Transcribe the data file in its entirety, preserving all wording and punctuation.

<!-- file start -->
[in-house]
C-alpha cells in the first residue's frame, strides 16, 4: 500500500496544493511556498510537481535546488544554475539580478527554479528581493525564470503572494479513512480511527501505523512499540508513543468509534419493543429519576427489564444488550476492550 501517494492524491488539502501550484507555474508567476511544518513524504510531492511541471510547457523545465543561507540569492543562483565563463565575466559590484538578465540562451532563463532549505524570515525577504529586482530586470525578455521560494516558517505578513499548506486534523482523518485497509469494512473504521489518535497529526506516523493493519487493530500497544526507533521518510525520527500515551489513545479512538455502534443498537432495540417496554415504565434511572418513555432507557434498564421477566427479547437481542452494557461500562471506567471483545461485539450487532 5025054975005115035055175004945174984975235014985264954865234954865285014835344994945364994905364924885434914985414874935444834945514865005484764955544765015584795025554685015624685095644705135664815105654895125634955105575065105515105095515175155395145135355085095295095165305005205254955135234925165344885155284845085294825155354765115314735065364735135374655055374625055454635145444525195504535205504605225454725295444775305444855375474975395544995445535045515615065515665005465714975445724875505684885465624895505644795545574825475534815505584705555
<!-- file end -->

[in-house]
C-alpha cells in the first residue's frame, strides 16, 4: 500500500496544493511556498510537481535546488544554475539580478527554479528581493525564470503572494479513512480511527501505523512499540508513543468509534419493543429519576427489564444488550476492550 501517494492524491488539502501550484507555474508567476511544518513524504510531492511541471510547457523545465543561507540569492543562483565563463565575466559590484538578465540562451532563463532549505524570515525577504529586482530586470525578455521560494516558517505578513499548506486534523482523518485497509469494512473504521489518535497529526506516523493493519487493530500497544526507533521518510525520527500515551489513545479512538455502534443498537432495540417496554415504565434511572418513555432507557434498564421477566427479547437481542452494557461500562471506567471483545461485539450487532 5025054975005115035055175004945174984975235014985264954865234954865285014835344994945364994905364924885434914985414874935444834945514865005484764955544765015584795025554685015624685095644705135664815105654895125634955105575065105515105095515175155395145135355085095295095165305005205254955135234925165344885155284845085294825155354765115314735065364735135374655055374625055454635145444525195504535205504605225454725295444775305444855375474975395544995445535045515615065515665005465714975445724875505684885465624895505644795545574825475534815505584705555